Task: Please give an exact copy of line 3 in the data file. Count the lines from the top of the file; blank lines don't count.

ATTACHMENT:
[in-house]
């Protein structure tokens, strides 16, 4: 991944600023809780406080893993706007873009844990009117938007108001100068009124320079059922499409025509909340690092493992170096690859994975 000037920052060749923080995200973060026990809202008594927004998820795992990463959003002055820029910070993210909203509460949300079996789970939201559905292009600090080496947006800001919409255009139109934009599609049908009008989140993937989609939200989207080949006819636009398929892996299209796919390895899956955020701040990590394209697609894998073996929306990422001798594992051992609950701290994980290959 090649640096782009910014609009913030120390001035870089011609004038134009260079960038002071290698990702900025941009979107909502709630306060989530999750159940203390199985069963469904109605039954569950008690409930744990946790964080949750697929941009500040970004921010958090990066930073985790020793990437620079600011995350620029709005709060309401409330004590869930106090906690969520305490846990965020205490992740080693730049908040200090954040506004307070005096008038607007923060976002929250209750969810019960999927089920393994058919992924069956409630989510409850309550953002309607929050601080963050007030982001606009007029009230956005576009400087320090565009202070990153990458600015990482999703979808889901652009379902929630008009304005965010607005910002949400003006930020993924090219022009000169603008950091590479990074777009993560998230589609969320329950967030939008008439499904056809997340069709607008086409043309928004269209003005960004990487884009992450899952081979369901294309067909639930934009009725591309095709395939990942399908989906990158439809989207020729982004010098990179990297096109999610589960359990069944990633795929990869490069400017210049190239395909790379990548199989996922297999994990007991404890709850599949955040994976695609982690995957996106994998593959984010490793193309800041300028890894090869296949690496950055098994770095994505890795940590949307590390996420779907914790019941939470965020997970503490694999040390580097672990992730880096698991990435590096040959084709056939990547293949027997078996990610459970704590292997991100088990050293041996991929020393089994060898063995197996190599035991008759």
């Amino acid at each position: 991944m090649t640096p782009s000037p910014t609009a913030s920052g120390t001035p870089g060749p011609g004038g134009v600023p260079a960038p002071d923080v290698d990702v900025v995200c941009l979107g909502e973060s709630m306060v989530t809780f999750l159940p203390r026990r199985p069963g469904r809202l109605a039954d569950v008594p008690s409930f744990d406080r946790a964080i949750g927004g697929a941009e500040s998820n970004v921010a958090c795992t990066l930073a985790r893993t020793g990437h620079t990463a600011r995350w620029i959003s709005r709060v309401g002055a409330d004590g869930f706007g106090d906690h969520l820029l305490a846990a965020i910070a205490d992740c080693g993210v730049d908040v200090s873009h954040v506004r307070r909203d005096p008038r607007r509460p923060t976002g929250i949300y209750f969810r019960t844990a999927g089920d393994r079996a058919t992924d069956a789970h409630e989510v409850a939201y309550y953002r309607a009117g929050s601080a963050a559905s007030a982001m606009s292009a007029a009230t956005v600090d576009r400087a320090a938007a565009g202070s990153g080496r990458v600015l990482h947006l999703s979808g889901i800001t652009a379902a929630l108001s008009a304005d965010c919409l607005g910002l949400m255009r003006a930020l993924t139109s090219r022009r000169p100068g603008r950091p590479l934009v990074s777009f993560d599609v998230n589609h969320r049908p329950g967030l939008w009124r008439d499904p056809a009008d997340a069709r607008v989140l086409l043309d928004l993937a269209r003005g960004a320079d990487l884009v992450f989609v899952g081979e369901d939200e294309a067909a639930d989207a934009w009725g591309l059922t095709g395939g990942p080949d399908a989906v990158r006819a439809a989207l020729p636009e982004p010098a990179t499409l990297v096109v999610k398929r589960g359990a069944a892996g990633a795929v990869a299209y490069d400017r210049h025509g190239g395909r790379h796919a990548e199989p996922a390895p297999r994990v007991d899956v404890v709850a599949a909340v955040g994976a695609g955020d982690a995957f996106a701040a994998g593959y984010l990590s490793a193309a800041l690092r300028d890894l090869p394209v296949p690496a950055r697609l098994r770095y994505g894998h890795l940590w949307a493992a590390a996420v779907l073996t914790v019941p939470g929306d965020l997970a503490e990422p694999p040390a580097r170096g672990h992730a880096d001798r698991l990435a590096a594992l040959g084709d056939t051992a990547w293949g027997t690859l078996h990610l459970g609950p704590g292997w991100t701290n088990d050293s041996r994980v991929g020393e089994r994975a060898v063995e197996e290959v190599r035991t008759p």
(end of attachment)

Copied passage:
């Amino acid at each position: 991944m090649t640096p782009s000037p910014t609009a913030s920052g120390t001035p870089g060749p011609g004038g134009v600023p260079a960038p002071d923080v290698d990702v900025v995200c941009l979107g909502e973060s709630m306060v989530t809780f999750l159940p203390r026990r199985p069963g469904r809202l109605a039954d569950v008594p008690s409930f744990d406080r946790a964080i949750g927004g697929a941009e500040s998820n970004v921010a958090c795992t990066l930073a985790r893993t020793g990437h620079t990463a600011r995350w620029i959003s709005r709060v309401g002055a409330d004590g869930f706007g106090d906690h969520l820029l305490a846990a965020i910070a205490d992740c080693g993210v730049d908040v200090s873009h954040v506004r307070r909203d005096p008038r607007r509460p923060t976002g929250i949300y209750f969810r019960t844990a999927g089920d393994r079996a058919t992924d069956a789970h409630e989510v409850a939201y309550y953002r309607a009117g929050s601080a963050a559905s007030a982001m606009s292009a007029a009230t956005v600090d576009r400087a320090a938007a565009g202070s990153g080496r990458v600015l990482h947006l999703s979808g889901i800001t652009a379902a929630l108001s008009a304005d965010c919409l607005g910002l949400m255009r003006a930020l993924t139109s090219r022009r000169p100068g603008r950091p590479l934009v990074s777009f993560d599609v998230n589609h969320r049908p329950g967030l939008w009124r008439d499904p056809a009008d997340a069709r607008v989140l086409l043309d928004l993937a269209r003005g960004a320079d990487l884009v992450f989609v899952g081979e369901d939200e294309a067909a639930d989207a934009w009725g591309l059922t095709g395939g990942p080949d399908a989906v990158r006819a439809a989207l020729p636009e982004p010098a990179t499409l990297v096109v999610k398929r589960g359990a069944a892996g990633a795929v990869a299209y490069d400017r210049h025509g190239g395909r790379h796919a990548e199989p996922a390895p297999r994990v007991d899956v404890v709850a599949a909340v955040g994976a695609g955020d982690a995957f996106a701040a994998g593959y984010l990590s490793a193309a800041l690092r300028d890894l090869p394209v296949p690496a950055r697609l098994r770095y994505g894998h890795l940590w949307a493992a590390a996420v779907l073996t914790v019941p939470g929306d965020l997970a503490e990422p694999p040390a580097r170096g672990h992730a880096d001798r698991l990435a590096a594992l040959g084709d056939t051992a990547w293949g027997t690859l078996h990610l459970g609950p704590g292997w991100t701290n088990d050293s041996r994980v991929g020393e089994r994975a060898v063995e197996e290959v190599r035991t008759p």